There is an iron ore piece in the collection, the ore combine with steel shaped like the demarcation of a window frame, with extended arms at the bottom of the piece. The ore is placed within and without the frame of the steel like a chessboard. The work also resounds with a sense of delicacy, the ore can be symbolic of intrinsic knowledge or forms of communication. The fact the ore is connected with a unifying steel form, speaks to the distance and propensity for this intrinsic knowledge to be lost. Like the history of the indigenous languages that inspired Katz own language have been subject to or can be subject to a measure of erasure or transformation.
With the subject of the exhibition being about how to impart learned forms of communication, the artist perhaps seeks to impart consciousness to the audience about how individuality is recognised. The measure of the auto-referential in the titled ‘Ore’ demonstrate how the origins of communication are imbued with the resilience of organic materials. The sense of the transformational is their susceptibility to creative individual and collective manipulation. This is not necessarily a combative stance, rather the energy with which forms of social and linguistic creation have the taken need to be examined. Katz demonstrates its substance has not disintegrated, rather the frail structure is collapsing.
The section in the exhibition comprised of steel and corrugated iron forms is imbued with a measure of formality and structures that are finished with a minimalist impact. Each titled with one sign that comprise the main title of the exhibition in its created text. Resound with a measure of abstraction that bespeak how linguistic forms can manifest themselves, they are elliptical representations of the sound instillations that accompany them. Each given its own sound recording, expressing her created language’ consonants, in times playful and truncated, to resounding and elongated. The pieces titled in the following manner ‘!’, ‘/’,’//’ and a cross with two lines in the middle. Communicated how processes of transformation in language retain their origins, but can loose an essence in a sense of neglect in relation to what is collective.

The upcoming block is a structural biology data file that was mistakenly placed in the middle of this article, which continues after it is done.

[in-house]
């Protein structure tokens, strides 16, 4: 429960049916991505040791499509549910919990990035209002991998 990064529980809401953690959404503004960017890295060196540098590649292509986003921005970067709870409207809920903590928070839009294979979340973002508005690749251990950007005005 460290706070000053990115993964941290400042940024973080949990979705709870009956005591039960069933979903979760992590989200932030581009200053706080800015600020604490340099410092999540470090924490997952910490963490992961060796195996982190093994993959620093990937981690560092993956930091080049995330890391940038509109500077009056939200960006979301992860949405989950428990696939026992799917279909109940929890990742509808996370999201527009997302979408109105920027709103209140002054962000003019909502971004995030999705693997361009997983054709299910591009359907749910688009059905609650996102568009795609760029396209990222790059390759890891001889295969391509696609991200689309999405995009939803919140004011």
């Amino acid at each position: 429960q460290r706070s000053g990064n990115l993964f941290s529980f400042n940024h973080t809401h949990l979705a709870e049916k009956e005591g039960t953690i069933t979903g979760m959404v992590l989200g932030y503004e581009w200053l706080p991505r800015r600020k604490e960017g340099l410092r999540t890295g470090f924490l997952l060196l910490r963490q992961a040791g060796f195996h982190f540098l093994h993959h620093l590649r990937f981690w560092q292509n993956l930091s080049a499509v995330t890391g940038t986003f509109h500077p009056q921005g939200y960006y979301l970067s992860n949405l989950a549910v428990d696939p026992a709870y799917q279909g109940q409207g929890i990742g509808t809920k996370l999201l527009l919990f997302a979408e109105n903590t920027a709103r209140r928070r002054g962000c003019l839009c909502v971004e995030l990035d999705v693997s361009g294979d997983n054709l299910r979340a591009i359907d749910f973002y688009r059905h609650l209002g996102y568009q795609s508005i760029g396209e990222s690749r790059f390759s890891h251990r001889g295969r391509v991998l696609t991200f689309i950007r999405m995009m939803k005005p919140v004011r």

These are the grounds upon which the body in the processes of communication is significant, like sound it can embody the lost or peripheral knowledge of the past. Creating your own language in a post-colonial context, speaks not only to the individual nostalgia that characterises it, it also speaks to the measure of colonisation that still characterises the body.

Leave a Reply

Fill in your details below or click an icon to log in:

WordPress.com Logo

You are commenting using your WordPress.com account. Log Out /  Change )

Twitter picture

You are commenting using your Twitter account. Log Out /  Change )

Facebook photo

You are commenting using your Facebook account. Log Out /  Change )

Connecting to %s

Blog at WordPress.com.

Up ↑

%d bloggers like this: